My oldest daughter started kindergarten a few days ago. Just as when I was a kid, we went school clothes shopping and school supply shopping. She loved it – just as I recall loving it. And there is just something about all those shiny folders, pencils and ink-saturated-draw-yourself-a-rainbow new markers that makes school feel like a giant art project ahead. It’s her first year of school and she seems to have this same feeling that I held throughout my school years.
So then why do I have this intense school-resistance for her?
In the dressing room as we shop for school clothes, we have skirts, vests, dingly-bob-hanging knee high socks, and very sparkly t-shirts piled on one another. She climbs on top of the bench where I sit and shimmies into a jean skirt, cocking her head to one side and pulling her longish hair forward over each shoulder. “This is definitely my style”, she says thoughtfully, smiling gently in the mirror at herself.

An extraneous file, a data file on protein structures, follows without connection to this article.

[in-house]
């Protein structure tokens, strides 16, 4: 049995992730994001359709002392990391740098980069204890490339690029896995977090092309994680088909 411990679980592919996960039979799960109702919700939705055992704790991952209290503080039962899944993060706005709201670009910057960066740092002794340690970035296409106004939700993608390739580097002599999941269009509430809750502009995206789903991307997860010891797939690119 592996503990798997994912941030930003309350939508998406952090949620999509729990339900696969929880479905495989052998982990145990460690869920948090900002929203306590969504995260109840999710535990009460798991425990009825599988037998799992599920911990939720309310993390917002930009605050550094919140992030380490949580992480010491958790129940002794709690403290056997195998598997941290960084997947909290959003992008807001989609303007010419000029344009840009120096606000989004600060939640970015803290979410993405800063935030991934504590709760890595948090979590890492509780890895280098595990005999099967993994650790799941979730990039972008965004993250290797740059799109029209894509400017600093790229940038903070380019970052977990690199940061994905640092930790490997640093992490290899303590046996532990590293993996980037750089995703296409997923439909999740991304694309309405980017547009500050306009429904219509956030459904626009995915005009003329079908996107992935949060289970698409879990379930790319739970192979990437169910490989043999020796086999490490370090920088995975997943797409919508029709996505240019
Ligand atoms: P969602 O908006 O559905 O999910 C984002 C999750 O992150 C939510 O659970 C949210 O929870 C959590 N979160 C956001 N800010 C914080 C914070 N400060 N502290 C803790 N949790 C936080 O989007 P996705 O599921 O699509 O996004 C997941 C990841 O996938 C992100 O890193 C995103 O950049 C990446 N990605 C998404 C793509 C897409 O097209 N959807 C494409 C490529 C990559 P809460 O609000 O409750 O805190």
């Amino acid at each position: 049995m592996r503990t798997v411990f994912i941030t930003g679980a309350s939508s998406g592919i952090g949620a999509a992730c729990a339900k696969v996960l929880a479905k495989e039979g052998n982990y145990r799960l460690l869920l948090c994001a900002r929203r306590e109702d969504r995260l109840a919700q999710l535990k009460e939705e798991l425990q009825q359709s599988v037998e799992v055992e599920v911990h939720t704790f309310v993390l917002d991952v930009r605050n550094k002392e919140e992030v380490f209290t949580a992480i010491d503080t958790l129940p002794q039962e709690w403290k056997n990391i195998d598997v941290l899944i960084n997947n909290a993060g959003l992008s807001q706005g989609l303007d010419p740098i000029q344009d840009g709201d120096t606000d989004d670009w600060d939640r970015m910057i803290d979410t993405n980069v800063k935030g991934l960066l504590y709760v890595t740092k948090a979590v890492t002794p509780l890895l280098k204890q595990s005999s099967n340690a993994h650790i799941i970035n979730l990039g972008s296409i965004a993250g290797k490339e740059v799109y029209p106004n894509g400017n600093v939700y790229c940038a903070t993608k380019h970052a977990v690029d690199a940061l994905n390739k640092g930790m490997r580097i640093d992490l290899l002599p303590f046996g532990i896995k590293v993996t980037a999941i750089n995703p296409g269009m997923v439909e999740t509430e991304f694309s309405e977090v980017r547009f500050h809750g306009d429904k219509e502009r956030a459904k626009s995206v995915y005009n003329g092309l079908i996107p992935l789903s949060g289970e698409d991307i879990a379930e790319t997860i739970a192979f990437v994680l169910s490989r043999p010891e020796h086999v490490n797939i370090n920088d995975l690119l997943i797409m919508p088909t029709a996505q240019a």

I smile – of course, how can you not? But there’s something in the pit of my stomach. Is this really her style? There is no reason to think this isn’t her natural, authentic style. She loves pink – and this t-shirt has plenty of pink! The headband she put on before the skirt keeps her long hair flowing near but not on her face – and she loves long hair. So, we’re good… nothing wrong here.
Yet I know it’s all shifting right now. Actually, it’s been shifting. She decidedly knows what she loves – and it is already heavily influenced by messages from all around (even my two year old asked me the other day if a little girl was a little boy – simply because she had short hair). I want her to keep this abandoned certainty – “This is definitely my style” – all her life. Yet I know from my work, my own experience and thousands of hours of conversation with women and men about living authentically that over time we get confused over what authentic means for us.
I wonder how I can help her stay tuned to what she genuinely loves – regardless of the tides of outside influence…